Each state has different laws for DUI (called ‘OVI’ in Ohio), and some state laws are more lenient than others. In some states, a first offense is merely a civil sanction. In other states, a first offense carries mandatory jail time. In Ohio, the sentence for a first offense OVI does include a mandatory jail term, but that jail term may be avoided by completing a Driver Intervention Program (DIP).
Ohio’s First Offense Sentencing
When the term ‘first offense’ is used in the context of Ohio OVI, it refers to a person’s first OVI conviction within ten years. Ohio has a ‘lookback period’ of ten years for enhancing an OVI sentence. OVI convictions do not ‘drop off’ after ten years, as some people believe, but a conviction older than ten years does not enhance the sentence for a current OVI. The ten-year period is measured from the date of the last conviction to the date of the current offense.
If a person is convicted of OVI in Ohio and has no prior OVI convictions in the last ten years, the sentence is dictated by Ohio Revised Code section 4511.19(G)(1)(a)(1). That statute prescribes minimum mandatory sanctions, maximum sanctions, and optional sanctions. The first offense sentence includes: a minimum fine of $375 up to a maximum fine of $1,075; a minimum driver license suspension of one year up to a maximum driver license suspension of three years; and a minimum jail term of three days up to a maximum jail term of six months. If the defendant’s blood alcohol concentration is above .170, or if the defendant refused a blood/breath/urine test and has an OVI conviction within the last 20 years, the minimum jail term is doubled.
Avoiding Jail for a First Offense OVI in Ohio
Although the sentence for a first offense includes a mandatory jail term of three consecutive days, Ohio law authorizes judges to suspend execution of the three-day jail term. A judge may do so if the judge “requires the offender to attend, for three consecutive days, a drivers’ intervention program certified under section 5119.38 of the Revised Code”.
Driver intervention programs must be certified by the state but are operated by private companies. The companies certified by the Ohio Department of Mental Health Services are listed in a directory of certified programs.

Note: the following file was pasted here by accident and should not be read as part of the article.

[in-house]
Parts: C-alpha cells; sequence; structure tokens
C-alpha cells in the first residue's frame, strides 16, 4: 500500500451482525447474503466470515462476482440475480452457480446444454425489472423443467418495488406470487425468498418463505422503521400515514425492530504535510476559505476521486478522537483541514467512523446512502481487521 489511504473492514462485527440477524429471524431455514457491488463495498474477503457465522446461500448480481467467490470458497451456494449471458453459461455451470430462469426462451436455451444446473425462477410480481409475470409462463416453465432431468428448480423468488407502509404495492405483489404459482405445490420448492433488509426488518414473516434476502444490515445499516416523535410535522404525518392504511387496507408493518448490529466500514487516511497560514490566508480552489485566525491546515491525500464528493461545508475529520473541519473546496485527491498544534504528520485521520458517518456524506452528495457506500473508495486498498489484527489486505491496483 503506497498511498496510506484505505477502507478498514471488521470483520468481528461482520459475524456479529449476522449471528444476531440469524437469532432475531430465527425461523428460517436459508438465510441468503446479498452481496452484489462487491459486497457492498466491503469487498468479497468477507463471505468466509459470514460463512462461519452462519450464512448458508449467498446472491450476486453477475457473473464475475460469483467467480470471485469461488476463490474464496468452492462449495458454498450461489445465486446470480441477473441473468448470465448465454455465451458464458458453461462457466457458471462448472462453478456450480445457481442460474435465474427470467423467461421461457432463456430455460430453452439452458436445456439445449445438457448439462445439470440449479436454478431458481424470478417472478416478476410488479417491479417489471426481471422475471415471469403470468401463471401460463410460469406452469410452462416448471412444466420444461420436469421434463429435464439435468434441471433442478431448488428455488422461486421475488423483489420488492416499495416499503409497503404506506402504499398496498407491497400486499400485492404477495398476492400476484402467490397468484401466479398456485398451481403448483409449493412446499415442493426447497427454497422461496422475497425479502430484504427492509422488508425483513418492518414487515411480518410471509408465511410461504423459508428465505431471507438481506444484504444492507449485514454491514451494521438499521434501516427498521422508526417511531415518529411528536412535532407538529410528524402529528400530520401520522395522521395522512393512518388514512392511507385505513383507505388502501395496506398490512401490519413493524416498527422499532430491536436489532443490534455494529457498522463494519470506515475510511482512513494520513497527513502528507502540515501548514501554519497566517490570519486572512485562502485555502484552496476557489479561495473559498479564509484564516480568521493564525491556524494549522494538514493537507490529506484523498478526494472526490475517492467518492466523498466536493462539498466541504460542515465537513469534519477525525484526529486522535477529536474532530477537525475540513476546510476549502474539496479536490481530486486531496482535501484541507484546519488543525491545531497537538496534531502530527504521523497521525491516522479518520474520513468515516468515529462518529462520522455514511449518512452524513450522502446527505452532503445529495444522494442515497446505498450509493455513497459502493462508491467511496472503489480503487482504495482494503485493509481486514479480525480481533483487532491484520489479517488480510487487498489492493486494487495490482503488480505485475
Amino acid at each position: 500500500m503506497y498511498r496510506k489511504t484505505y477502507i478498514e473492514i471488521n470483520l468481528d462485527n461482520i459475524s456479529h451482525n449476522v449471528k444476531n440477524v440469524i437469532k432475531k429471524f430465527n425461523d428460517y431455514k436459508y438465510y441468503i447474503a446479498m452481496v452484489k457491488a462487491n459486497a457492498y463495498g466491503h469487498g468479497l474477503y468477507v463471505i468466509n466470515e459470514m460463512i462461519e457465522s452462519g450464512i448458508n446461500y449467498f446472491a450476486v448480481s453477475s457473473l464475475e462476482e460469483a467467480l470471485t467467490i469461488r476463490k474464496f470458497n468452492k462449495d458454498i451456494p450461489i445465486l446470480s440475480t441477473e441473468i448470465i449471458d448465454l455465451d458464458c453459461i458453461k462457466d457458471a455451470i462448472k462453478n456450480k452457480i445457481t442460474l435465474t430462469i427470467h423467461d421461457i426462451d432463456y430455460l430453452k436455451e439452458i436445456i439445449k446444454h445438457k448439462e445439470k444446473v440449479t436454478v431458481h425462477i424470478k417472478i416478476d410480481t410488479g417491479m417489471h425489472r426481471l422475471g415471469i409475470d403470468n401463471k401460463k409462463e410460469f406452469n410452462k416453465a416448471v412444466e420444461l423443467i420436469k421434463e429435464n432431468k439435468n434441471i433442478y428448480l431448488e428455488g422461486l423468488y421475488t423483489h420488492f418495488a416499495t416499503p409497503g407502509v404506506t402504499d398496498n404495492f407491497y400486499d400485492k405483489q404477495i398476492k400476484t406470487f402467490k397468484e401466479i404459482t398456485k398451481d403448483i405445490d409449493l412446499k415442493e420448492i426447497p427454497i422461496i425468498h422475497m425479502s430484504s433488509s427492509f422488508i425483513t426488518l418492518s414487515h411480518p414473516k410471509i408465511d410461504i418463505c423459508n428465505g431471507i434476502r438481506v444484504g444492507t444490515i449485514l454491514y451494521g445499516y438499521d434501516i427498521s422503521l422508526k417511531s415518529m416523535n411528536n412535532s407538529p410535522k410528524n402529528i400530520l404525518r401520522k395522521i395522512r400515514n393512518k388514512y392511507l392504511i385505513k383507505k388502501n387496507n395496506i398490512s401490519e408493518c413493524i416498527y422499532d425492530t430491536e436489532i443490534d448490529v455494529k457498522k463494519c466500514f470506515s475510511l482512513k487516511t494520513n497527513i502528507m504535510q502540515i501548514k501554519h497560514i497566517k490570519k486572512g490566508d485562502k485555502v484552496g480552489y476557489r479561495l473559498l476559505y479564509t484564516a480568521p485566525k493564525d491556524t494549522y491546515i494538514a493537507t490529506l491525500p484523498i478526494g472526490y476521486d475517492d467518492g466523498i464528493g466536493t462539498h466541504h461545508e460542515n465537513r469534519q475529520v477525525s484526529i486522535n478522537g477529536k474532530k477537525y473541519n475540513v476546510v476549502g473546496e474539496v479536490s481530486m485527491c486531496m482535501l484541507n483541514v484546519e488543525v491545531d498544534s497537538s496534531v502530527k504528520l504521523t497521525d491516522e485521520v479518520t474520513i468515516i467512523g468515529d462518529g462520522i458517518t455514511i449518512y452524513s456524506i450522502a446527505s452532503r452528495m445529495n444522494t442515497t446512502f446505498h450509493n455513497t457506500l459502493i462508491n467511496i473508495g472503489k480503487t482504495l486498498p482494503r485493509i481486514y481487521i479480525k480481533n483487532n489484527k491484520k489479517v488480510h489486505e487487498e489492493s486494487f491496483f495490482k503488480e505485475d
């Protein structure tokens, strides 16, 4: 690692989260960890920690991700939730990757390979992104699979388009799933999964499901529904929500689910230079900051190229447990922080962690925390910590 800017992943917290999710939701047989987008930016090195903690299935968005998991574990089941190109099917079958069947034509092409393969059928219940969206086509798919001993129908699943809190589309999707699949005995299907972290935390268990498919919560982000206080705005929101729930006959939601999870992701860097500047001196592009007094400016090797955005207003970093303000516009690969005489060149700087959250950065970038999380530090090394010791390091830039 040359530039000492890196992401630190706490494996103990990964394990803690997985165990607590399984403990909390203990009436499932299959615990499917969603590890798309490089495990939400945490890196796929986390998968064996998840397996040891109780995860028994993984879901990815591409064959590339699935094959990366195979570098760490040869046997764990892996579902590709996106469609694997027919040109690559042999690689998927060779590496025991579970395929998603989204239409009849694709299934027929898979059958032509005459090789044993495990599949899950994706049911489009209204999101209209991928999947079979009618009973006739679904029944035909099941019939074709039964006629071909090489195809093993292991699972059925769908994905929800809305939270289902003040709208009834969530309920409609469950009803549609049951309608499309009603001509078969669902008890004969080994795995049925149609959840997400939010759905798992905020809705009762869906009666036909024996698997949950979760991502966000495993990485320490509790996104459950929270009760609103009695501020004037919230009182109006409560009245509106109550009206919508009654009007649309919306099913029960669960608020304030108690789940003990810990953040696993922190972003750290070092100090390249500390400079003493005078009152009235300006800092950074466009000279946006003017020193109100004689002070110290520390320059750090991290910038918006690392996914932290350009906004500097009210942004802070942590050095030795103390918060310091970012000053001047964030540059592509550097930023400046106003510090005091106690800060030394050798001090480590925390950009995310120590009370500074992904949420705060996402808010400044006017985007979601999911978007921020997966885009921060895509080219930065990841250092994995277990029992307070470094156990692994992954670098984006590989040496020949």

A Driver Intervention Program takes place at a hotel over the course of three consecutive days, and participants are required to stay at the hotel for the entire three days. For most programs, participants arrive on a Thursday night and leave on a Sunday night. The program consists of a series of lectures and discussions. Some of the lectures are presented by live speakers, and some of the lectures are presented by previously recorded video. The topics of the lectures and discussions include impaired driving, safe driving, and substance abuse. Substance abuse evaluations are conducted during the program for each participant.
At the conclusion of the program, each participant receives a report. The report confirms the participant completed the program and also discloses the results of the participant’s substance abuse evaluation. The report is typically sent to the court in which the participant’s OVI case was held. A participant can also have the report sent to his or her attorney, with a HIPAA-compliant release form being executed.
The Judge May Impose More Than the Minimums
While completing a Driver Intervention Program is a substitute for a three-day jail term, it does not guarantee a jail term will not be imposed. As mentioned above, a judge can impose a jail term of up to six months, and only three days can be credited for completing a Driver Intervention Program.
A judge may also impose any sanction permitted by Ohio’s OVI sentencing law, as well as Ohio’s general sentencing law for misdemeanor offenses. Those sanctions include community control (probation), restricted (yellow) license plates, and use of an ignition interlock system. When determining what sentence to impose for a first offense, a judge will consider aggravating and mitigating circumstances, including the person’s blood alcohol concentration, whether an accident occurred, and whether a person has prior OVI convictions which are older than ten years.
Avoiding Conviction for a First Offense OVI
Most people prefer to avoid the penalties associated with a first offense OVI. Before those penalties are imposed, the person must be convicted of OVI. An OVI conviction may be avoided in many situations by asserting one or more of the many defenses available in OVI cases. A person seeking to avoid an OVI conviction would be wise to consult with a skilled OVI defense lawyer before deciding how to approach the case.